10. A composite curve analyzer as in claim 9, wherein a summing means adds the output of said skewing circuit to said signal corresponding to an independent variable.
11. A composite curve analyzer comprising, input reference voltage means providing an output signal, means receiving the output signal of said input reference voltage means and generating a signal corresponding to an independent variable, a plurality of channel means each receiving said signal corresponding to an independent variable and generating output signals corresponding to component curves of Gaussian and Lorentzian distribution selectively therefrom, means for summing selected output signals of said channel means to form a signal corresponding to a composite curve, means for selectively displaying each said component curve and said' composite curve, and means for calculating and selectively reading out the area of said component curve and said composite curve.
12. A composite curve analyzer as in claim 11, wherein said means for calculating the area of each said component of said composite curve includes integrator means.
13. A composite curve analyzer as in claim 12 further including means for displaying the output of said integrator means.
14. A composite curve analyzer comprising, input reference voltage means providing an output signal, integrator means providing an output voltage signal equal to the time integral of said output signal of said input reference voltage means. a plurality of channel means each receiving said output voltage signal of said integrator means and generating output signals corresponding to component curves of Gaussian and Lorentzian distribution selectively therefrom, means for summing selected output signals of said channel means to form a signal corresponding to a composite curve, and means for selectively displaying each said component curve and said composite curve.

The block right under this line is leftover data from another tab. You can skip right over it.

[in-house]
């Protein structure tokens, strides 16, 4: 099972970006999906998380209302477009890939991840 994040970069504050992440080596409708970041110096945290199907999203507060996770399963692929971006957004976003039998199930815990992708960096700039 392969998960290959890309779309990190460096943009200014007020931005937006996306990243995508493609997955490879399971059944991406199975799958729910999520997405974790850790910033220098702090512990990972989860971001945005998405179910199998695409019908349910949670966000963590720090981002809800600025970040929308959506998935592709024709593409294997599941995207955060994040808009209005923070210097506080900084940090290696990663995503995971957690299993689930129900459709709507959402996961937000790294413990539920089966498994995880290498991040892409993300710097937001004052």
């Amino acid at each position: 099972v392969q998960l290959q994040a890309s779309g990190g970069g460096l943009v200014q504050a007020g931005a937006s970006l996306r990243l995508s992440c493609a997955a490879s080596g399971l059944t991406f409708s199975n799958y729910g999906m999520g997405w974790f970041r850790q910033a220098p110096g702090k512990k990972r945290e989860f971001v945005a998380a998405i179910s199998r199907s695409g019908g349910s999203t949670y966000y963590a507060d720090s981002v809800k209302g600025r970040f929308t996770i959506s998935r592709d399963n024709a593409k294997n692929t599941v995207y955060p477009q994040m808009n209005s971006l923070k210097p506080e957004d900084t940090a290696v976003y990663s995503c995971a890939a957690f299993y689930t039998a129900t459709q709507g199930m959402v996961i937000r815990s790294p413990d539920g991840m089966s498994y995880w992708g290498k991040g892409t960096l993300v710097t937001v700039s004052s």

15. A composite curve analyzer as in claim 14, further including means for controlling the starting point of said integrator means, and means for controlling the rate of operation of said integrator means.
16. Apparatus for selectively producing a signal corresponding to a curve of Gaussian and Lorentzian distribution from a signal corresponding to an independerg variable X, each said curve having a common factor (XX)/b where i equals the position of the peak of the curve and b equals the half width of the curve; said apparatus comprising; means receiving the signal corresponding to the independent variable X and the selectively variable signal Y, and providing an output signal corresponding to X-Y; means operating on said signal corresponding to X-)? and providing an output signal corresponding to (X-IYW); and means operating on said signal corresponding to (X X)/h and providing an output signal selectively corresponding to a curve of Gaussian and Lorentzian distribution.
.UNITED STATES PATENT OFFICE 569 cERTmcATE OF ORRECTION Patent No. 3 ,668,380 Dated J 6 1972 Inventor(s) William E. l xton It is certified that error appears in the above-identified patent and that said Letters Patent are hereby corrects-a les shown below:
0010 3, line 60 "X equals 0" should be ,AX equals 0 Col. 1-, line 1 "vain ry" should be very H i (2010 k, line 61 inser'b parenthesis befqqre "after" C01. line 7 "1,000" should be L000 Col. 5., line 20 "a" should be a C01. 6, line 25 "valve" should be value Signed and sealed this 27th day of November 1973.
EDWARD M.FLETCHER,JR.' RENE D. TEGTMEYER Attesting Officer Acting Commissioner of Patents
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|U.S. Classification||708/845, 702/87, 324/76.25, 324/76.18, 702/32|
|International Classification||G06G7/75, G06G7/00, G06G7/26|
|Cooperative Classification||G06G7/75, G06G7/26|
|European Classification||G06G7/26, G06G7/75|